'I will crucify him': Inside the workplace culture at Alberta's energy regulator
Watchdogs find a 'culture of fear' stifled concerns about the activities of an international side project
As provincial investigators probed allegations of wrongdoing at the Alberta Energy Regulator last year, the hunt was on at the top of the AER to identify the whistleblower who'd brought them knocking on the door.
Initially, the regulator's CEO, Jim Ellis, thought the complainant was a long-serving geological engineer who was recently let go, a conclusion he shared with a member of his inner circle, who didn't mince words.
"If it is Corey I will crucify him on the private side with everything in my possession in response to this," the confidant texted to Ellis, as documented in a provincial investigation released last week.
The text was one of many communications reviewed by Ethics Commissioner Marguerite Trussler as her office examined the behaviour of the energy regulator's former leader.
Her investigation — as well as those of Alberta's auditor general and public interest commissioner — made headlines last Friday.
Among their conclusions was that Ellis displayed "reckless and wilful disregard" for the proper management of public funds. Their focus was the creation and operation of the International Centre of Regulatory Excellence (ICORE), established two years ago as a separate entity that would offer training to regulators around the world, which was found to be outside the AER's mandate.
The reports also highlight what the auditor general's investigation said was described by staff as a "culture of fear" at the public agency that stifled concerns about ICORE activities.
Even AER lawyers who were uncomfortable with ICORE were worried that speaking up would hurt their career.
"What struck me was almost like an atmosphere of arrogance and, on the other hand, a culture of fear that existed," Public Interest Commissioner Marianne Ryan told a news conference Friday.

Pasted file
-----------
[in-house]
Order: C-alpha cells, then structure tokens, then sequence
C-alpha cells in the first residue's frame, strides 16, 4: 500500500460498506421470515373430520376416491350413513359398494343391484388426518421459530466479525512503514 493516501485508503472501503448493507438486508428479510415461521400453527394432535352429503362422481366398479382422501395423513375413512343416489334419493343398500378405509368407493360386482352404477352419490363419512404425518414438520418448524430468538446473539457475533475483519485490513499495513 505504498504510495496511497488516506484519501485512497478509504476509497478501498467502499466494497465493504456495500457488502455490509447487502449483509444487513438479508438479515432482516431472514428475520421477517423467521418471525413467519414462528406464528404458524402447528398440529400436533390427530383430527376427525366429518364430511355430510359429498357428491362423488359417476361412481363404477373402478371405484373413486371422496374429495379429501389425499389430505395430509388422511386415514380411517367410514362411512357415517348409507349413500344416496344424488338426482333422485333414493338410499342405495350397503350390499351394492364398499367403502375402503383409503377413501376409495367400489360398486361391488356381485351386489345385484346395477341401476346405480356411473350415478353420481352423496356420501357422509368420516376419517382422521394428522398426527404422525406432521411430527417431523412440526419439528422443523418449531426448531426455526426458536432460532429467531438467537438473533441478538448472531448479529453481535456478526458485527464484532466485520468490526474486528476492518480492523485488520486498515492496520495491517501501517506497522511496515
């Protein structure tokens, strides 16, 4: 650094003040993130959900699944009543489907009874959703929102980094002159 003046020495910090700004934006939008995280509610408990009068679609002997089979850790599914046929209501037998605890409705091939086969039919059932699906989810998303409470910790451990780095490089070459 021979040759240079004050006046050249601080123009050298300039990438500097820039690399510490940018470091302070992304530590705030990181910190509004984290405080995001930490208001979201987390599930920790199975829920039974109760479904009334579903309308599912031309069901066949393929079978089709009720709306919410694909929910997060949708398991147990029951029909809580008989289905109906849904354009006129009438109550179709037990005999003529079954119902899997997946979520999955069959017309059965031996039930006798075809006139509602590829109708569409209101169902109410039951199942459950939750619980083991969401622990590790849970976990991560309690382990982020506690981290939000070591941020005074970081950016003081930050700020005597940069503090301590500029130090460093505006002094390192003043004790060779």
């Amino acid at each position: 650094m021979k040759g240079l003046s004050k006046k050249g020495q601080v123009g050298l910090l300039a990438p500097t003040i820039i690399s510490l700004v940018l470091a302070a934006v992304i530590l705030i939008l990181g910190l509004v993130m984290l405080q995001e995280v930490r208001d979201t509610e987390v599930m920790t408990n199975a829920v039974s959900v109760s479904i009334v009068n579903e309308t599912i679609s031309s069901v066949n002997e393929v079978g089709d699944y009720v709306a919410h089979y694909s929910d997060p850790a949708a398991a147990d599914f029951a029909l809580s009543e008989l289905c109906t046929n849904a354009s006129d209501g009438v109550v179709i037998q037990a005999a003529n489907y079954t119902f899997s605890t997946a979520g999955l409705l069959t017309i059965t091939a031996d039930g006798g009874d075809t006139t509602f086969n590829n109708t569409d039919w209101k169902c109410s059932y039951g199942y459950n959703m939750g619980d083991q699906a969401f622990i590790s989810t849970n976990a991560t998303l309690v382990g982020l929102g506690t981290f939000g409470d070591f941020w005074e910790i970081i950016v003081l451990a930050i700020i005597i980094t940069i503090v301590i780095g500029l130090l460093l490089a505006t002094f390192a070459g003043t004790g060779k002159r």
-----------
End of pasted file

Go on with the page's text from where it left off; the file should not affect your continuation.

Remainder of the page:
According to Ryan, it was a culture that did not support AER staff bringing forward concerns.
'They weren't very happy with me'
A whistleblower — who remains anonymous — ultimately did step forward in June 2018 to tell Ryan's office about allegations of "serious wrongdoing."
The person Ellis seems to have assumed was the complainant, Corey Froese, told CBC News he'd raised concerns about ICORE with both Ellis and human resources. Ten days after seeing human resources in the fall of 2018, Froese says he was told his skill set was no longer required and was terminated.
The text threatening to "crucify" him was sent to Ellis a week later.
Interviewed after the release of the reports on Friday, Froese said he's happy the investigations went into such detail about what happened.
"These were things that people whispered about but nobody wanted to come out and say."
He wasn't even surprised to see the text exchange about him.
"I chuckled a bit," he said. "I got to know how those people worked and how they treated people that didn't move along with their direction, so I expected they weren't very happy with me."
Froese did speak with investigators whose work formed part of the three separate probes into ICORE.